What We Talk About When We Talk About Foundation Funding
When discussions begin among environmentally concerned people about foundation funding and how it offsets resistance, a common complaint is that such a discussion is unnecessarily negative. With all of the world at stake, so goes the argument, we need to involve as many “diverse” views and strategies to stop climate chaos as possible. Rather than “being divisive,” we need positive thinking.
While Big Capital and Big Green are trying to propose they are building a bridge to a better, healthy planet– whatever you do, don’t look down. The bridge is faulty, and you’re already half way over the chasm. Just trust the bridge– and keep walking.
A politics based, more or less, on the Beatles maxim “All you need is Love” is demanded. Then, many questions– both real and imagined– to a critique of the fundamentally authoritarian Big Green movement will often come most derisively from those who one would believe have the most in common with the democratic values desperately needed inside Big Green.
Many Big Green employees– and their close friends– have tried extremely hard to infuse these democratic, anti-colonial and even anti-capitalist values into a Big Green movement that long ago eschewed such triviality. Let’s take a leap into these questions, and look at the real answers. If they make you uncomfortable, perhaps they are talking to you.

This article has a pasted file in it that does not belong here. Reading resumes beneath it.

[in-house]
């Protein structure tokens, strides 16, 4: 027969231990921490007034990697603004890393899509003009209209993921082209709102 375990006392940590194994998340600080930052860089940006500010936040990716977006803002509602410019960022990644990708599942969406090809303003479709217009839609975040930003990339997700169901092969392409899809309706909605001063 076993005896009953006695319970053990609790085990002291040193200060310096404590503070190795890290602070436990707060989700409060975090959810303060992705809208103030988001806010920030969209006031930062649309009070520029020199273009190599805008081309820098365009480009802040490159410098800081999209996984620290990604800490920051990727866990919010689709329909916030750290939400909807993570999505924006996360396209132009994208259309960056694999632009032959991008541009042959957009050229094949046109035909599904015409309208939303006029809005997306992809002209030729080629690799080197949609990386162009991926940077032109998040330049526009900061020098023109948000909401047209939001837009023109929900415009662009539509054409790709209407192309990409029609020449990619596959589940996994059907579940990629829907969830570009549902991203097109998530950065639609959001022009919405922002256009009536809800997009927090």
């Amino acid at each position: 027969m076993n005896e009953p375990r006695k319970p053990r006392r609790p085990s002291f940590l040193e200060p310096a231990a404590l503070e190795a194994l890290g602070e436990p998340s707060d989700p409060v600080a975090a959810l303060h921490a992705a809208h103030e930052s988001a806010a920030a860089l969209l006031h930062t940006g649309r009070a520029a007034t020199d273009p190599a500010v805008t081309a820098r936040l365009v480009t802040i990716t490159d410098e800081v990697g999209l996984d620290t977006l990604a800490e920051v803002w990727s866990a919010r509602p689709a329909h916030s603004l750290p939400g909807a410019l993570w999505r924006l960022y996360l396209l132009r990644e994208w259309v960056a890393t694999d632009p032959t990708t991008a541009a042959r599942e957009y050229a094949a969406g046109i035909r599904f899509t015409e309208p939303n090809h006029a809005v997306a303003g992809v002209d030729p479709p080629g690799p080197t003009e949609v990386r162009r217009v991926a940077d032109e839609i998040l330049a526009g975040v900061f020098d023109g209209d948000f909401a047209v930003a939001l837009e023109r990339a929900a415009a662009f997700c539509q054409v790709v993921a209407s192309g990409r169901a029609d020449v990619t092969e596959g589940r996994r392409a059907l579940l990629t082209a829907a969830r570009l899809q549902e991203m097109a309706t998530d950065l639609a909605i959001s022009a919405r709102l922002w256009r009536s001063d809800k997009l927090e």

“Do you really think a bunch of foundations sit around, plotting how to destroy environmentalism and tailor it towards their own goals and destinations?”
No, at least not as such or in so many words. Let’s take mainstream journalism and corporate ownership as an analogy.
The mainstream corporate media only rarely send out directives to their Reuters or AP reporters demanding framing or language tweaks that push a particular pro-corporate agenda. Most of the time, corporate reporters know what really would be frowned upon, and don’t write it.
The manufacture of consent is most efficient by virtue of large press barons like Global TV, the Fox Network or for that matter MSNBC or the Canadian Broadcasting Corporation employing people who know what to say, when and how to say it. The censorship takes place, 95% of the time, inside the self-censorship of the journalist trying to sell a piece or make a deadline. That which cannot be said is rarely typed to be deleted later.
The same is true of how Big Green and “activist foundations” determine strategy and what they can sell as a “victory.” The self-censorship of knowing what “is realistic” and what will be even approachable within the ruling industrial elites takes place before negotiation.
When it comes to corporate journalism, self-censorship becomes a part of the creative process. While writing, for example, for Al Jazeera one would be ruining at minimum a good payday to produce a long exposé of the US Naval fifth fleet stationed in Qatar. Why? Because the emir of the Gulf State owns the network. So most journalists at the network would never consider such folly.